Patrick Jensen has spent most of his working life at one of Wollongong's busiest and best-known restaurants, where the kitchen runs hot and the orders come fast and plentiful.
Things move more slowly at Dapto Centrelink.
The 23-year-old chef is the 11th person in line on Baan Baan Street late Tuesday morning, as the sky flits between sun and rain and a new world order is dawning with similar strangeness for those queued outside.
"My boss tried everything he could to try and make it work through the outbreak," Mr Jensen, until now a chef at The Lagoon Seafood Restaurant, told the Mercury. "But I lost my job."
"It hasn't quite sunk in yet. No one really thought it would get this bad when it started. I guess you always think, 'it's not going to affect us'.
"I've always worked; I've never been on Centrelink. I've been asking around everywhere [for work]. There's nothing."
Mr Jensen's was one of the many unlikely faces in Illawarra Centrelink queues on Tuesday. Staffers heard not the usual stories of chequered work histories; these were valued employees until a few days or hours ago, and many expect to be re-hired - one day.
"There's so much uncertainty," said Lesley Landmark, a remedial masseuse now unemployed after 20 years in the industry.
Her joblessness - and a worrying decline in work for her builder husband - were certain to delay the couple's retirement plans, she said. Homeowners were now "scared to go ahead" with renovations that would have kept her husband in steady work.
Tyson Neill, 21 of Horsley, came to the queue with rent to pay and a two-year-old son to support. He's made a comfortable life out of working on the wharves at Port Kembla for the past two and a half years. But when COVID-19 precautions stopped the ships from coming in, what work was left went to the full-timers.
"I've got a young one - it's expensive stuff," he said. "Without any income, we'd last maybe another month with food and stuff. You can't even get any food at the moment either. We ran out of toilet paper. Lucky my grandmother had some, so she gave us a few rolls."
David Doward, 58, Kanahooka, has offered to babysit his grandchildren after his job as a fitter wound up prematurely on Wednesday. He's worked in the industry for 18 years, picking up one job after the other, but now, "there's nothing else to go to".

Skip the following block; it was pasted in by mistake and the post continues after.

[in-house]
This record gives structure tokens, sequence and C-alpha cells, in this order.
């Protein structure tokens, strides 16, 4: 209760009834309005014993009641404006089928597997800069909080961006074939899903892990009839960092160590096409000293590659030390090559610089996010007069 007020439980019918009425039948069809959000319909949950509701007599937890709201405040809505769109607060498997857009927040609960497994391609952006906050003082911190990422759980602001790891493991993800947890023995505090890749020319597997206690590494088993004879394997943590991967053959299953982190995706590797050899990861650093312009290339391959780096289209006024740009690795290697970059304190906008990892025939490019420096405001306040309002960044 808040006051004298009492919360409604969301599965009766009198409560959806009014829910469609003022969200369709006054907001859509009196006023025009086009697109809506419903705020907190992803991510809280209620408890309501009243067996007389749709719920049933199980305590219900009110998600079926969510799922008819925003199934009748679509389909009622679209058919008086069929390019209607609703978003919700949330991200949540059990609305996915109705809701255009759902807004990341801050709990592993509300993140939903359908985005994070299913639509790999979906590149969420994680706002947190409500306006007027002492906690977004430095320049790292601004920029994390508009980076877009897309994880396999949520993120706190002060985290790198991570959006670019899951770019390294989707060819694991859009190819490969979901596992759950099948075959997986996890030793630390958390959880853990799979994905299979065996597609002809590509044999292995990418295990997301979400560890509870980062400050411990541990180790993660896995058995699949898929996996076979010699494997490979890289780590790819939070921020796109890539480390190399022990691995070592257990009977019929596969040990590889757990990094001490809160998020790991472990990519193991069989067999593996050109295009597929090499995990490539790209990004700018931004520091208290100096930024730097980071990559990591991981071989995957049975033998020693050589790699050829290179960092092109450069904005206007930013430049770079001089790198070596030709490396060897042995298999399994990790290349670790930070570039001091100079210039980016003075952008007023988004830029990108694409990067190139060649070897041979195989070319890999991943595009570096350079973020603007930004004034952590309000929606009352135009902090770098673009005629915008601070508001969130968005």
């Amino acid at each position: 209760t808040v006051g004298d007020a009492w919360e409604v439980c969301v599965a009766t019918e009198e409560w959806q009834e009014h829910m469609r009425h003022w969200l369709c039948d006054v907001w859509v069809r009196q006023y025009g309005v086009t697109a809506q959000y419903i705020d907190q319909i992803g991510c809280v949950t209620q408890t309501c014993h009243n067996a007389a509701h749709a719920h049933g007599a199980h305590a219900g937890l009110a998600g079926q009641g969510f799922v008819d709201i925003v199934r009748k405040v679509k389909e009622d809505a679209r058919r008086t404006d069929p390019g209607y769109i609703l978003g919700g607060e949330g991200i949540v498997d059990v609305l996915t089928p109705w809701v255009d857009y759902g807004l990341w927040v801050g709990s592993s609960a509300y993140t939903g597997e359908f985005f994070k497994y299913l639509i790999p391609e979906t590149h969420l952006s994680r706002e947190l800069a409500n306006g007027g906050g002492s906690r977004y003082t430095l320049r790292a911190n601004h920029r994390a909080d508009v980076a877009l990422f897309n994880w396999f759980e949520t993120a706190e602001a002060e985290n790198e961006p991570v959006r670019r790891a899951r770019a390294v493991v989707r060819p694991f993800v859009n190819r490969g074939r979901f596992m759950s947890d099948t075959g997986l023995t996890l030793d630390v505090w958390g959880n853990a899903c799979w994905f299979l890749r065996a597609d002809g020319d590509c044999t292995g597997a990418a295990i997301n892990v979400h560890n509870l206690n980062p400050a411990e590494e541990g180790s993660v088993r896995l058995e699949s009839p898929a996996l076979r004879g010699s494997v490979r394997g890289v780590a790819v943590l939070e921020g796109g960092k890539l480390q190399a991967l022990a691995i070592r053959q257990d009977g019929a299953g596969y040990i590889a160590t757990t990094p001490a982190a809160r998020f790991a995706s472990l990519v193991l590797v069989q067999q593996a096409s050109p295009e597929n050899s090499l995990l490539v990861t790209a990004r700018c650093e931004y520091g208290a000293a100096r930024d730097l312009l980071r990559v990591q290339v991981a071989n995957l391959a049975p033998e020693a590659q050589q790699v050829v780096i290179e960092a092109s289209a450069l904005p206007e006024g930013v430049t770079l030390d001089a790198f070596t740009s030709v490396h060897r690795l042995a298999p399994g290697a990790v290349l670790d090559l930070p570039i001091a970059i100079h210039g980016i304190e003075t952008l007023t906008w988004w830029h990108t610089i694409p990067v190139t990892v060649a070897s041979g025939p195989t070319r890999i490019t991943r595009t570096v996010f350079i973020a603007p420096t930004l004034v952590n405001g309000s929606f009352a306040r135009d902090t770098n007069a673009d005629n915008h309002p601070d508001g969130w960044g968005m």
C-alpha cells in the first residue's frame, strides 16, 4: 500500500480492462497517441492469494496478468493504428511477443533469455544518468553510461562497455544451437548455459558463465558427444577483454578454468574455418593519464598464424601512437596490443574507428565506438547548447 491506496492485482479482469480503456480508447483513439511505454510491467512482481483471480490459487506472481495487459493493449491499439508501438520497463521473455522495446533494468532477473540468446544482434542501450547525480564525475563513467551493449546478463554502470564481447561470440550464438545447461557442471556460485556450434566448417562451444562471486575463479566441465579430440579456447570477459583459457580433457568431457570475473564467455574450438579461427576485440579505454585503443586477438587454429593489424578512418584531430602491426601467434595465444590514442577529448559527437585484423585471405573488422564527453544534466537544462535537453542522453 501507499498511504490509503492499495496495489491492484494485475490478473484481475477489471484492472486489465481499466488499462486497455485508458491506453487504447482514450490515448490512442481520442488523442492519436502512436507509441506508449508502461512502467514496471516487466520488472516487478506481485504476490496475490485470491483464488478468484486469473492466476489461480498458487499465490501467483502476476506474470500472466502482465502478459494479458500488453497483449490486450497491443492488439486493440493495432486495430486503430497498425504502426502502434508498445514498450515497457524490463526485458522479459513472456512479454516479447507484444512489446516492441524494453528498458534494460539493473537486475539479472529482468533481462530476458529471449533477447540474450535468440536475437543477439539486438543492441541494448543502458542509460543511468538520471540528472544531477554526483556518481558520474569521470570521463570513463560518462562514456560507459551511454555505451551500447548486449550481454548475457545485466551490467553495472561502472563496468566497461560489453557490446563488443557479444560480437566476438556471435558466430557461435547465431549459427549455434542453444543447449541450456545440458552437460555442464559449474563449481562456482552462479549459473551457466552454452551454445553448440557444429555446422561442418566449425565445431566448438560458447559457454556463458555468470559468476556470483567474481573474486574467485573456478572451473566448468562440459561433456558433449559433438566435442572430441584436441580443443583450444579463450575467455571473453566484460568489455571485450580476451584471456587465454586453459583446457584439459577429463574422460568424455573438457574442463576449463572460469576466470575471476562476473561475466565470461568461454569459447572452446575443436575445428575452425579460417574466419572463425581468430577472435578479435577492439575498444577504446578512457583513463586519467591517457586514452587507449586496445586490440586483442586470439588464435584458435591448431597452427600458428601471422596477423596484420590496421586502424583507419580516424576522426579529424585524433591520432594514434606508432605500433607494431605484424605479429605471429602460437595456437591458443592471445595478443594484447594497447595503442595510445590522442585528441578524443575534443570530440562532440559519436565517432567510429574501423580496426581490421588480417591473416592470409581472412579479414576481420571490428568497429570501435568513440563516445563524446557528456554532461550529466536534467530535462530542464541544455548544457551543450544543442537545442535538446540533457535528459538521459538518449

Many of those in Tuesday's queues had never used Centrelink services before, and attended only to get a Customer Reference Number - an essential code that will then allow them to apply for benefits online.
They stood 1.5-metres apart, but the sight of so many people out during a pandemic sparked the ire of Whitlam MP Stephen Jones, who has written to Government Services minister Stuart Robert, calling for the entire process to be moved online.
"This is madness during a pandemic. It poses a threat to public safety and to Centrelink staff. I cannot understand why this was not anticipated and dealt with," he wrote, in a letter viewed by the Mercury.
Mr Jones also questioned why a large workforce of public servants at a nearby government office had not been taken off debt recovery jobs and redeployed to tackle the "enormous back of house workload" surrounding the newly unemployed.
"I am advised that many of these staff have the skills and could be quickly redeployed to relieve pressure and reduce queues on front line staff. How can chasing down debt be more important than dealing with the immediate needs of my constituents? The debt will still be there when the crisis has passed and it can be pursued then. The needs of unemployed people are urgent and must be dealt with now."
Another of Tuesday's queue-goers, Ben Howchin, doesn't complain about the wait for service. The 32-year-old - until now a long-serving assistant assistant superintendent at The Grange golf club - tells the Mercury, "if you have to line up for a couple of hours to get paid, you just have to do it".
"My parents have always taught me not to panic," he said.
"Because if you panic and get all worked up, you could do more physical and mental damage to yourself than the virus ever would. You just have to put one foot in front of the other."
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